Twelve years separate the Tel Aviv Jazz Festival debut of Duo Ras Dashen and its performance at this year’s festival. The show in 2003, which I attended with no prior knowledge of the duo, was one of the most moving jazz performances I had ever seen. It was the first time I heard the great Abate Berihun play and sing, and it was also my first exposure to the wonderful sounds of Ethiopian jazz. The combination of that sound, played amazingly by Berihun, and the touches of contemporary-classical-chamber pianist Yitzhak Yedid were hair-raising. This was musical grace, just like the debut album released by Ras Dashen shortly after that festival.
After a hiatus of almost 10 years, Berihun and Yedid recently resumed their creative partnership. They recorded their second album together, which is due to drop in a few months, and this weekend performed at the festival where they began. It was clear that they had no chance of approaching that thrilling experience; some things can only happen once. Yet the hope was that their reunion would produce an excellent, exciting performance.
There were pockets of beauty and moving moments, especially when Yedid elicited a cloud of delicate notes from his piano and when Berihun improvised on his saxophone or sang, but they were all too rare. In between, there was none of the beautiful blending of different worlds that is the foundation of Ras Dashen’s music. The Ethiopian and the classical-modern elements did not merge into a deep and poetic whole, Yedid’s playing was occasionally overly stiff and the title piece, “Ve’ahavta” (“you shall love”), was truly disappointing. In presenting it, Yedid joked that it resembled their “big schlager,” the lovely “Bahititu Kadus Kadus,” but in fact it was more like a superficial patchwork of gospel rhythms, Ethiopian sounds and a Bible verse sung in Amharic and English. Did my nostalgia for the unrepeatable past cause me to judge this piece too severely? Possibly. It would be interesting to hear what people hearing Ras Dashen for the first time thought.
Persistence pays off
After hearing the J.D. Allen Trio on Thursday, someone said, “They didn’t play free jazz.” There was a note of surprise in his voice, perhaps because the performance had been billed as a tribute to the titan of free jazz, Ornette Coleman, who died in June. The concert began with Coleman’s most famous piece, “Lonely Woman,” but overall it was far from being a salute to Coleman. There wasn’t even the slightest connection between Allen’s music and the Coleman legacy: not in sound, not in style and not in repertoire.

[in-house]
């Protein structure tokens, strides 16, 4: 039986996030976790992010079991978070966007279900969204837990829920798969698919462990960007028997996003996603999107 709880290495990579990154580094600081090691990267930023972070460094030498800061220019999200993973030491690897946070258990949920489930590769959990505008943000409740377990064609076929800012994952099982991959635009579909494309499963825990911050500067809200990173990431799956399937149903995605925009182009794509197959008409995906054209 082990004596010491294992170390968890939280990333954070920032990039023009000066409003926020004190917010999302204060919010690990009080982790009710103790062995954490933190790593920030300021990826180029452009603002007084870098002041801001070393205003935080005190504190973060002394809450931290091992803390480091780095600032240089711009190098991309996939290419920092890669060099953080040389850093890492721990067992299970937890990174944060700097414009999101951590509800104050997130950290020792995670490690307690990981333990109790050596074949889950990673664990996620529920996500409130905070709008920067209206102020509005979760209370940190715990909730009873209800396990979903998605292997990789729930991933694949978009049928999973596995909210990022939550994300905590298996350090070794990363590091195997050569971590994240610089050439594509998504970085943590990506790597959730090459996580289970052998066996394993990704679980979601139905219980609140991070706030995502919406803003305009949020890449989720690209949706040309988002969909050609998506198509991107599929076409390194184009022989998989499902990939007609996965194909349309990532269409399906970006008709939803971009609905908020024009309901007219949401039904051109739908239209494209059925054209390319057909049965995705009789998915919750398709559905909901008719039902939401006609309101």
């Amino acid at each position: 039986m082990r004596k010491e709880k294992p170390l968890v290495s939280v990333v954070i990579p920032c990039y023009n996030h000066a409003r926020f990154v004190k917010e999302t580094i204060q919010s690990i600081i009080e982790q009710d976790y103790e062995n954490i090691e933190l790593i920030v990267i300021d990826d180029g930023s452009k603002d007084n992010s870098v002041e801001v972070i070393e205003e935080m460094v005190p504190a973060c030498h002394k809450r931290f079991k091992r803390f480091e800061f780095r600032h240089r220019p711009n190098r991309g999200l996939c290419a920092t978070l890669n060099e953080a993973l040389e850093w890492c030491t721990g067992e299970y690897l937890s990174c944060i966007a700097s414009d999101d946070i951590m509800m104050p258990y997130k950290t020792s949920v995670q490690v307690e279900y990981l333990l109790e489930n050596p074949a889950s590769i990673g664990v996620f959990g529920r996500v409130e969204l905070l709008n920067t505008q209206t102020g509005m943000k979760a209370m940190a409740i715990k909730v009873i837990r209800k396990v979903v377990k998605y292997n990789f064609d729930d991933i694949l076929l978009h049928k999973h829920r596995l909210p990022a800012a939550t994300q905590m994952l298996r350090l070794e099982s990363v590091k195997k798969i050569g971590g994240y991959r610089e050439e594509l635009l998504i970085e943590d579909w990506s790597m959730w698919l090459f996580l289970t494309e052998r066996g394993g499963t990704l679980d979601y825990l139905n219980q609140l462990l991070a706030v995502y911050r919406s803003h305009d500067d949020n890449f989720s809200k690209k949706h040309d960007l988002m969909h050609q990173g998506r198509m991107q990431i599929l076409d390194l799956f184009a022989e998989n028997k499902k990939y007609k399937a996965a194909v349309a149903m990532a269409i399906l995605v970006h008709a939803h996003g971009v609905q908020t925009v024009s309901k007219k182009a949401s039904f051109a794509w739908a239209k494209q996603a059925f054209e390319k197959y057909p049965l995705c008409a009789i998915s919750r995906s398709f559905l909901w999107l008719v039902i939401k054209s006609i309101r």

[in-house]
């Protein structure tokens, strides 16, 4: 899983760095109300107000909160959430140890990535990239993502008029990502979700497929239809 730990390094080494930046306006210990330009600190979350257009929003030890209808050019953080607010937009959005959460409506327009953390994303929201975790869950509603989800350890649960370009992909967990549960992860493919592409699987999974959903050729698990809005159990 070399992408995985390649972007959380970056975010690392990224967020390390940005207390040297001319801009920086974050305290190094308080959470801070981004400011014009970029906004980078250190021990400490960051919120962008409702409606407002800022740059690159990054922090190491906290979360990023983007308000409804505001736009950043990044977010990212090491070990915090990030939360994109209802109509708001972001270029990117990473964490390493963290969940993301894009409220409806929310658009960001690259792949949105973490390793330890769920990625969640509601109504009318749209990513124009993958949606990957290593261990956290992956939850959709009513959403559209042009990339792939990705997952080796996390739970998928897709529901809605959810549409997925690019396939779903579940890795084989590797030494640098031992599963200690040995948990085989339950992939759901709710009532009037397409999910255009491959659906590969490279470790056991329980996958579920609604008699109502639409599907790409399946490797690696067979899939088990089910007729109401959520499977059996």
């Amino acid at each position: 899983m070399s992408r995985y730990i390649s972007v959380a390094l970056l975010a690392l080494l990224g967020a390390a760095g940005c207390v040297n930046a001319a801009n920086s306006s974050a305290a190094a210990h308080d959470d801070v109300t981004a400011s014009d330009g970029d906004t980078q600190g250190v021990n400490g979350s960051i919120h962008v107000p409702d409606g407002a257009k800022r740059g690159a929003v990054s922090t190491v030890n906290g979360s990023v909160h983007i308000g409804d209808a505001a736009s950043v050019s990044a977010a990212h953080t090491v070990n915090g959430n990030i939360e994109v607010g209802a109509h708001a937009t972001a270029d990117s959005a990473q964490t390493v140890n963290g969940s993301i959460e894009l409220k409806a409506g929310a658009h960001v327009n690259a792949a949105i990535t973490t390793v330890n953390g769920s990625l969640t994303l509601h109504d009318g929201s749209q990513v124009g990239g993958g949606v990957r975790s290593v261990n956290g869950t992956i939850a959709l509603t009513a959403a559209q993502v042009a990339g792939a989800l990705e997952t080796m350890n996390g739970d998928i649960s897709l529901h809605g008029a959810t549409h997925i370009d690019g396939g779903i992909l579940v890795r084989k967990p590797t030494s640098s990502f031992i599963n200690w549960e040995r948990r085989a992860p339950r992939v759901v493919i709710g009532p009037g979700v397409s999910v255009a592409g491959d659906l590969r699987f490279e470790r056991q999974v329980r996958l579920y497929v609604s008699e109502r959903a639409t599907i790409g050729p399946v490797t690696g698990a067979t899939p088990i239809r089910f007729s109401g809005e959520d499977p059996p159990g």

Tenor saxophonist Allen and his partners, the bassist Greg August and the drummer Rudy Royston, indeed did not play free jazz, at least not as it’s usually understood. So what did they play? That’s a good question. It’s easier to say what else, other than free jazz, they didn’t play. Their music wasn’t typical contemporary mainstream jazz, with clear harmonies and a flexible yet defined rhythm. It didn’t fall on any clear or recognized part of the spectrum between free jazz and mainstream contemporary.
More precisely, their music landed on several places along this spectrum, taking care not to get locked into any one of them and moving between styles in a frenzied manner. Heated and energetic half-free jazz, cutting to some kind of instrumental rhythm and blues, then breaking to a relaxed and elegant ballad, switching suddenly to clever and witty jazz served with iced water.
Every time you thought you understood what was going on, the music shifted, drawing another question mark. It was deceptive, and for the first half hour of the performance there was an impression that despite the high quality of Allen and his companions, their constant movement among different approaches testified to a lack of commitment and maybe even to the absence of a unique sound.
However, as the show went on, what at first seemed like a lack of commitment began to develop into a clear and committed artistic choice.
Perhaps this is the way to play jazz in the post-genre era: constantly switching between genres, hoping that the timing of the cuts and the switches and the way in which the puzzle is arranged will yield a human sound.
Allen and his partners exhibited another fundamental principle of playing contemporary jazz, an empowered performance of a trio that works on an equal footing. A jazz trio as a more or less equitable unit, as opposed to a soloist and accompanying musicians, has been a recognized format for more than 50 years. When an ensemble realizes this option in a faithful and completely organic manner (especially in the case of an ensemble with a wind instrument, in which the hierarchy between the lead player and the accompanists is often maintained), it’s a delight to listen to. Royston’s octopus-like drumming and August’s meaty bass set the agenda no less than Allen.
When the festival’s artistic director Barak Weiss introduced the trio he said that he had been trying for years to bring Allen “and this ensemble” to Israel. His persistence paid off.